Helpful tips to avoid hitting wildlife while driving B.C. highways
- Risks of a collision increase from dusk to dawn when visibility is restricted and animals are active.
- Watch for road signs that indicate stretches where wildlife are known to occur.
- Reduce speed to better respond to wildlife, minimize the damage in a collision, and reduce stopping distance.
- Brakes are considered the better option over swerving your vehicle for smaller wildlife. But the circumstances must be weighed in individual cases involving larger mammals, since hitting a moose full-on could be fatal.
- Watch for wildlife on the road, in the ditch, on the shoulder, and in the right of way.
- Shining eyes don’t always foretell wildlife; moose are so tall that their eyes are normally above the beams of most vehicle headlights, and are less likely to reflect the light.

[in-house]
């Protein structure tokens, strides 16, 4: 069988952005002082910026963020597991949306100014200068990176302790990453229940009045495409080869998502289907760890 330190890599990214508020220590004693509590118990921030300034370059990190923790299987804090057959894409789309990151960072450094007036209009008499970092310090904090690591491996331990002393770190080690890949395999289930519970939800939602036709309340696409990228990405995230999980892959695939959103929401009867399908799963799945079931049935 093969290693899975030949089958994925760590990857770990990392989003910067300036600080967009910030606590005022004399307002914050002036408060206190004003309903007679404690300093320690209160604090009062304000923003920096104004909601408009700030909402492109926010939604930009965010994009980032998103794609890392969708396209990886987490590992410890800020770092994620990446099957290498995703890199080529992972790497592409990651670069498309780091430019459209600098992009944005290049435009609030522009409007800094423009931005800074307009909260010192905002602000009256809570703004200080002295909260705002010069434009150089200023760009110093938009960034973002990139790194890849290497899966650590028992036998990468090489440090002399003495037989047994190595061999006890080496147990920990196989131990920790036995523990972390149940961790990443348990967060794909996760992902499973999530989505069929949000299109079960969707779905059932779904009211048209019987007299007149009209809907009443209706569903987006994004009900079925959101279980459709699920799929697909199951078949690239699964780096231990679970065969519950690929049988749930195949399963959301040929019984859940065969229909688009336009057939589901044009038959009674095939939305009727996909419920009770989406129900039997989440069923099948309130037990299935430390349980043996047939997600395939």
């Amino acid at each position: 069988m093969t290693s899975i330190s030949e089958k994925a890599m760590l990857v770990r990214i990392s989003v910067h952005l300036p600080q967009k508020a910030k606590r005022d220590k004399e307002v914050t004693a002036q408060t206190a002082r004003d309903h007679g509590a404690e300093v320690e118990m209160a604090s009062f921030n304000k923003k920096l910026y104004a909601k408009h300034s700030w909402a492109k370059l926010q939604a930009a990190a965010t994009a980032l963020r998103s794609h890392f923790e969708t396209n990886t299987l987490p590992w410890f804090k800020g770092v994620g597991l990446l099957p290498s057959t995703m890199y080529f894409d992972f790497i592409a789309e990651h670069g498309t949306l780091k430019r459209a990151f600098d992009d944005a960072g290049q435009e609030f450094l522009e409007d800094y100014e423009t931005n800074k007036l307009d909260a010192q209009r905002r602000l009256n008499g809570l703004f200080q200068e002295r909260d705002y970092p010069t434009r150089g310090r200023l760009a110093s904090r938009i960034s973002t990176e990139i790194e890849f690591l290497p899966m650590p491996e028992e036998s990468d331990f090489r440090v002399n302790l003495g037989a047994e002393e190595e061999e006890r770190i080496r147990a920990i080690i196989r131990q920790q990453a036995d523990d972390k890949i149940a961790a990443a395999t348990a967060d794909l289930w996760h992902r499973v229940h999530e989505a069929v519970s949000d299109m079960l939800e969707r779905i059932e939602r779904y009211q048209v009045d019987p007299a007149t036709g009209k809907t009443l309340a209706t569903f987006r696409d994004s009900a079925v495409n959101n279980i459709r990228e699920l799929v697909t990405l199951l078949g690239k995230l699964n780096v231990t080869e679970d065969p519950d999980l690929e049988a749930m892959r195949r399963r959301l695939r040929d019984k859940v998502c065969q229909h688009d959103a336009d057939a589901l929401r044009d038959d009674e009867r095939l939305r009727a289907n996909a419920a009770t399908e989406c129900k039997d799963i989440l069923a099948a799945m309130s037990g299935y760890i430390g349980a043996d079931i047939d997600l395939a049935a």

- The brake lights of the vehicle ahead of you may indicate an animal crossing the road.
- Good roadside forage habitat and intersecting creeks are likely to attract wildlife.
- Maintain your vehicle: keep headlights and windshield clean, check and repair windshield wiper blades, align headlights.
- Honk your horn or flash your lights to scare animals off the road.
- Use high beams when it is safe to do so and scan the road ahead with quick glances.
- Where there is one animal, there may be more, including a fawn or calf.
- If a collision is inevitable, aim for the spot the animal is coming from, not where it is going.
- Look toward where you want to go, not at the animal.
Source: The Wildlife Collision Prevention Program